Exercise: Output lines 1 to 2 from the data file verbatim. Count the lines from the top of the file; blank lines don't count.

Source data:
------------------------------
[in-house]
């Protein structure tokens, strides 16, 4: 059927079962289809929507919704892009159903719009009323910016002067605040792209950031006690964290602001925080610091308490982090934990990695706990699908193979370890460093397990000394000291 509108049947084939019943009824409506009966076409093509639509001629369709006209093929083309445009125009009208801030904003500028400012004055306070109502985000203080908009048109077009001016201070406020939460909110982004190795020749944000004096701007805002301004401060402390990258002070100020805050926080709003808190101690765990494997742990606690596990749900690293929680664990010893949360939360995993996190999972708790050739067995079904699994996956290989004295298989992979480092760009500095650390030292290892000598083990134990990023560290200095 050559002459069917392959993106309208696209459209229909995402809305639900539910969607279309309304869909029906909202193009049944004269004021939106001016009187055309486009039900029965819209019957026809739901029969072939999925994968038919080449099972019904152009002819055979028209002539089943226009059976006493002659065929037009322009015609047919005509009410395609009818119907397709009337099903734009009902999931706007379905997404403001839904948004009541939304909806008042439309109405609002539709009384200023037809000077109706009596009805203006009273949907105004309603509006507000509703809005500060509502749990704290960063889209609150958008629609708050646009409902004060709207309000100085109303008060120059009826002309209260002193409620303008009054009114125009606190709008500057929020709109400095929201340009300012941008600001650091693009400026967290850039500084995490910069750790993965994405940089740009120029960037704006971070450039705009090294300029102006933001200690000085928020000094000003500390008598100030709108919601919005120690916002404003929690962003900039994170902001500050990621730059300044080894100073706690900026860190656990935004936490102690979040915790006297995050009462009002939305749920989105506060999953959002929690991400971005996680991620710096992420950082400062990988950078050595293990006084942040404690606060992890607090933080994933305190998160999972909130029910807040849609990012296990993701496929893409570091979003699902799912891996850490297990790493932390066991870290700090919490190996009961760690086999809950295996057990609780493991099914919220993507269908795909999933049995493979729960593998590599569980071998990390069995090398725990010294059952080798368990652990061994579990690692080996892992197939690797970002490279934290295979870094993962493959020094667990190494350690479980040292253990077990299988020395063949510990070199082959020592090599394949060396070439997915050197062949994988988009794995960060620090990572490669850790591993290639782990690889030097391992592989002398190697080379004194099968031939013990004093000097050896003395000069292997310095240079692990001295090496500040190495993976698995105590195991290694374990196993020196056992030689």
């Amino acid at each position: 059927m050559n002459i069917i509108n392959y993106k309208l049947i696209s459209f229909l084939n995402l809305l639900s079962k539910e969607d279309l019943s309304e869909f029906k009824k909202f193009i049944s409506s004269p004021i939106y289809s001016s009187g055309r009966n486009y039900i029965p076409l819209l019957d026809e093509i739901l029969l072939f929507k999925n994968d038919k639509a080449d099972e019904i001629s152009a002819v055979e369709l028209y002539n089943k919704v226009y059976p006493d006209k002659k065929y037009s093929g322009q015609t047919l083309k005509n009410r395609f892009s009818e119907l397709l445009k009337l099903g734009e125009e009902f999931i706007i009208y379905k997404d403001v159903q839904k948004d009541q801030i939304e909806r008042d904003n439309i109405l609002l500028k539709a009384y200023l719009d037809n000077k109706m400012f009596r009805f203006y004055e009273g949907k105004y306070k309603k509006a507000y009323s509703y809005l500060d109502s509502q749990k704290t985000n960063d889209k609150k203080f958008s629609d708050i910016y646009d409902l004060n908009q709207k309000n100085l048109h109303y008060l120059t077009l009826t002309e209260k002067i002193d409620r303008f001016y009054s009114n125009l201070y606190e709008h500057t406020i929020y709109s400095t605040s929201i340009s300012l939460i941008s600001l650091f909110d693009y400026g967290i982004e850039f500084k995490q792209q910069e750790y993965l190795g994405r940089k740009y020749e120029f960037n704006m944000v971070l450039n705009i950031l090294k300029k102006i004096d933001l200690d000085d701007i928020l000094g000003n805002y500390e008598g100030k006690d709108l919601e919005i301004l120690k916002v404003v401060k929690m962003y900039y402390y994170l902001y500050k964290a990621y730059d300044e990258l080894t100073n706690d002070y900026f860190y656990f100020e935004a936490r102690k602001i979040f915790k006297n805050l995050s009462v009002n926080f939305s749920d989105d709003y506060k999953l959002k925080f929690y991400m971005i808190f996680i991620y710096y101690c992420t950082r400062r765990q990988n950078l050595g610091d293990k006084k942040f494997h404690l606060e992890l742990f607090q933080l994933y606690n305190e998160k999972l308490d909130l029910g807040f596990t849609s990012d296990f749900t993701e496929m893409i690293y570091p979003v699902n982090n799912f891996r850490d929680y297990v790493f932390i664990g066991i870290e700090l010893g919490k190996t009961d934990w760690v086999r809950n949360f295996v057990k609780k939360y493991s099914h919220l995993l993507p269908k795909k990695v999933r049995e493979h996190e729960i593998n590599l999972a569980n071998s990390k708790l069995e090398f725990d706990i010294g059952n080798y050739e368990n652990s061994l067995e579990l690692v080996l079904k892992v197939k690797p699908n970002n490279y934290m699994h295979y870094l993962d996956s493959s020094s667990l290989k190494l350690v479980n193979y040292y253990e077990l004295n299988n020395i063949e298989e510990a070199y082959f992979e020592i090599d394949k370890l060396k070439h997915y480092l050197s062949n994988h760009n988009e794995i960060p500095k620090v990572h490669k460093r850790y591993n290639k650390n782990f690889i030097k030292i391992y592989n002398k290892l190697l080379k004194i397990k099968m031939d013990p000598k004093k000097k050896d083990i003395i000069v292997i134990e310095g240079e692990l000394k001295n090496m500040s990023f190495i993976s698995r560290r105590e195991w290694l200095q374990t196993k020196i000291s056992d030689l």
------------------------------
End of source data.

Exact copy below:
[in-house]
């Protein structure tokens, strides 16, 4: 059927079962289809929507919704892009159903719009009323910016002067605040792209950031006690964290602001925080610091308490982090934990990695706990699908193979370890460093397990000394000291 509108049947084939019943009824409506009966076409093509639509001629369709006209093929083309445009125009009208801030904003500028400012004055306070109502985000203080908009048109077009001016201070406020939460909110982004190795020749944000004096701007805002301004401060402390990258002070100020805050926080709003808190101690765990494997742990606690596990749900690293929680664990010893949360939360995993996190999972708790050739067995079904699994996956290989004295298989992979480092760009500095650390030292290892000598083990134990990023560290200095 050559002459069917392959993106309208696209459209229909995402809305639900539910969607279309309304869909029906909202193009049944004269004021939106001016009187055309486009039900029965819209019957026809739901029969072939999925994968038919080449099972019904152009002819055979028209002539089943226009059976006493002659065929037009322009015609047919005509009410395609009818119907397709009337099903734009009902999931706007379905997404403001839904948004009541939304909806008042439309109405609002539709009384200023037809000077109706009596009805203006009273949907105004309603509006507000509703809005500060509502749990704290960063889209609150958008629609708050646009409902004060709207309000100085109303008060120059009826002309209260002193409620303008009054009114125009606190709008500057929020709109400095929201340009300012941008600001650091693009400026967290850039500084995490910069750790993965994405940089740009120029960037704006971070450039705009090294300029102006933001200690000085928020000094000003500390008598100030709108919601919005120690916002404003929690962003900039994170902001500050990621730059300044080894100073706690900026860190656990935004936490102690979040915790006297995050009462009002939305749920989105506060999953959002929690991400971005996680991620710096992420950082400062990988950078050595293990006084942040404690606060992890607090933080994933305190998160999972909130029910807040849609990012296990993701496929893409570091979003699902799912891996850490297990790493932390066991870290700090919490190996009961760690086999809950295996057990609780493991099914919220993507269908795909999933049995493979729960593998590599569980071998990390069995090398725990010294059952080798368990652990061994579990690692080996892992197939690797970002490279934290295979870094993962493959020094667990190494350690479980040292253990077990299988020395063949510990070199082959020592090599394949060396070439997915050197062949994988988009794995960060620090990572490669850790591993290639782990690889030097391992592989002398190697080379004194099968031939013990004093000097050896003395000069292997310095240079692990001295090496500040190495993976698995105590195991290694374990196993020196056992030689």